The Most Common Symptoms of Endometriosis
You’re generally feeling off-color. You’ve been feeling bloated and exhausted lately, but you’re attributing all this to your monthly cycle. You incorrectly assume that all physically healthy women go through this discomfort once a month.
When your flow comes, you’re flooded with more pain than usual. You lie on the sofa clutching a hot water bottle, waiting for the pain to subside. Weeks go by, your pain doesn’t go away, and you begin to wonder if there might be a deeper underlying cause.
Endometriosis is a condition that negatively affects women worldwide. It’s not something to write off on the back of your period cramps. It’s a real physical condition that needs real, physical treatment.
Let’s look at the common symptoms of endometriosis and how it might affect you.
Pain in the pelvis is a common complaint among women who have endometriosis. Pelvic pain can be described as a dull ache, cramping, or a sharp pain that comes and goes. It could be felt only on one side or all over the pelvis. The pain from endometriosis can range from mild to severe, making it difficult for some women to go about their daily lives.
Endometriosis is frequently accompanied by dysmenorrhea. It is distinguished by severe menstrual cramps that can last several days. The pain can be so severe that going to work, school, or hanging out with friends becomes difficult. Women with endometriosis may experience pain in their lower back, legs, and abdomen during their period.
Endometriosis can make it difficult for a woman to conceive because it causes scarring and adhesions in the pelvic area, which can interfere with ovulation and pregnancy. Endometriosis patients may also have issues with their reproductive organs, such as ovarian cysts, uterine fibroids, or endometrial polyps, making it even more difficult to conceive.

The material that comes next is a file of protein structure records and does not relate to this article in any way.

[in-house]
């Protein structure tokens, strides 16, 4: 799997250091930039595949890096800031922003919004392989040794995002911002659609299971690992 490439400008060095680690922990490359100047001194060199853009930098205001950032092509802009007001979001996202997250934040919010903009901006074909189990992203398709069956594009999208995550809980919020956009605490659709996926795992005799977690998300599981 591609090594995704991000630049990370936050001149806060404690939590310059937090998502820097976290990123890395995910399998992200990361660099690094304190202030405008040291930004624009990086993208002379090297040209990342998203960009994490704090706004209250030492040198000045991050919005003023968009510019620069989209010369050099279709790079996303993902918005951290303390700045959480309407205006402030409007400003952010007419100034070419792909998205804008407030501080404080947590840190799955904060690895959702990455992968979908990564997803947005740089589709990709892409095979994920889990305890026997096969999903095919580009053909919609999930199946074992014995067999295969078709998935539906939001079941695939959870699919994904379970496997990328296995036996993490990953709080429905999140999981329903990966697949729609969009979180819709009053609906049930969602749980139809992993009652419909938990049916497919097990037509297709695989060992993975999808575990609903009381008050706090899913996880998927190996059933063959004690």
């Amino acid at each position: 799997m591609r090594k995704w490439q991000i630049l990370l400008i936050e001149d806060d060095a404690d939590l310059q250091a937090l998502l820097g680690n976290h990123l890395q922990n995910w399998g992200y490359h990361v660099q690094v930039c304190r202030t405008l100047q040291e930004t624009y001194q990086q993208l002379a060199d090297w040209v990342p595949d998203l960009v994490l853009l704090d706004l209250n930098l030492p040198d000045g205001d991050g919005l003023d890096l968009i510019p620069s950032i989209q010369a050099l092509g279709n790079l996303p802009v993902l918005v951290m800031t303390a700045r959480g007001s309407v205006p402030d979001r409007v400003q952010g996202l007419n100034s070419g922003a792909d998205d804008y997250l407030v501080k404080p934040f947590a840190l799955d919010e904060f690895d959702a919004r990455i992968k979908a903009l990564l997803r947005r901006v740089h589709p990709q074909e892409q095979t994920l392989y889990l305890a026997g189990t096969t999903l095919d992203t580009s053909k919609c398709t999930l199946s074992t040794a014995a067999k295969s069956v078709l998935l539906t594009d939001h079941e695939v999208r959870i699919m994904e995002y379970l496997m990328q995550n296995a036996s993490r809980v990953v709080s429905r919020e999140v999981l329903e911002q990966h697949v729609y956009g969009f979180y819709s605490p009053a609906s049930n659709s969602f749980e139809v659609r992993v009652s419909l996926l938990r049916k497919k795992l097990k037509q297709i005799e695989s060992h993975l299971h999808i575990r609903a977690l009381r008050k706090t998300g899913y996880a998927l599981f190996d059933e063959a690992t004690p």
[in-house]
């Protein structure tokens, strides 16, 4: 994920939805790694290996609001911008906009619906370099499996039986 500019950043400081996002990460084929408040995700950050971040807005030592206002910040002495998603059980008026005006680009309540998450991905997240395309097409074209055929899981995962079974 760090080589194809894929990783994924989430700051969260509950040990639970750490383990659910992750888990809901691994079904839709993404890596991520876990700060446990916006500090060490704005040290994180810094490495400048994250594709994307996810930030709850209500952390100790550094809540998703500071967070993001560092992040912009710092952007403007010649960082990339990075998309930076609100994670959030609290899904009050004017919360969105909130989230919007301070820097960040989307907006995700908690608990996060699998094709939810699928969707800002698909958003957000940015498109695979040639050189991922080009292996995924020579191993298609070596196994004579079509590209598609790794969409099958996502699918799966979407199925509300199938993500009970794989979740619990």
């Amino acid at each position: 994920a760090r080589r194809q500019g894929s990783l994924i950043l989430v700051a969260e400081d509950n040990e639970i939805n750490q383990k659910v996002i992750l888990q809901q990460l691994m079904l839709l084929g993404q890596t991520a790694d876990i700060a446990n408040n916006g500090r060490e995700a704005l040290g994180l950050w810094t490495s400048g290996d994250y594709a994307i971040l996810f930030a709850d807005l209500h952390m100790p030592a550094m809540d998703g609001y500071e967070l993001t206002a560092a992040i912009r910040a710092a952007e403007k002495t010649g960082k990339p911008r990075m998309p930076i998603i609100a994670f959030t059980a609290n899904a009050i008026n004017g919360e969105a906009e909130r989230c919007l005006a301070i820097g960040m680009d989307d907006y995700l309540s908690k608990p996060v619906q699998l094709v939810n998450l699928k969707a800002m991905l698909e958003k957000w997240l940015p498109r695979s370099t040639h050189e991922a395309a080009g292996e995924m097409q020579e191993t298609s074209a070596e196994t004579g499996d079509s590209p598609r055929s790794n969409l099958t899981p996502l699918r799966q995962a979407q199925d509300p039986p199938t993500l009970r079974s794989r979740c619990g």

Menorrhagia, or heavy periods, is another common sign of endometriosis that can cause severe menstrual pain and make daily activities difficult. Endometriosis can cause a woman to bleed for seven days, and form clots the size of a quarter.
The bleeding can also tire a woman and cause anemia, lowering her quality of life even further. If this happens, you should contact the top gynecologist in your area today for the best help in treating Endometriosis.
Women with endometriosis may also feel bloated, have trouble going to the bathroom, have diarrhea, or feel sick. These symptoms could be caused by inflammation or scar tissue that makes it hard for the digestive system to work normally. Endometriosis can also cause painful bowel movements or pain when a woman goes to the bathroom.
Chronic pain and other endometriosis symptoms can exhaust a woman, interfering with her daily life and quality of life. Women with endometriosis may feel tired even when they get enough sleep and struggle to concentrate or complete tasks.
Hormonal imbalances, anemia, or inflammation can cause fatigue. It can be exacerbated by the emotional stress of living with a chronic illness.
Don’t Ignore the Symptoms of Endometriosis
Endometriosis is a chronic and painful medical condition affecting many women worldwide. Experiencing lower abdominal pain, painful intercourse, heavy periods, and fatigue are some of the most common symptoms that can help women identify the presence of endometriosis.
If you are experiencing any of these symptoms of Endometriosis, seeking advice from a medical professional is important.
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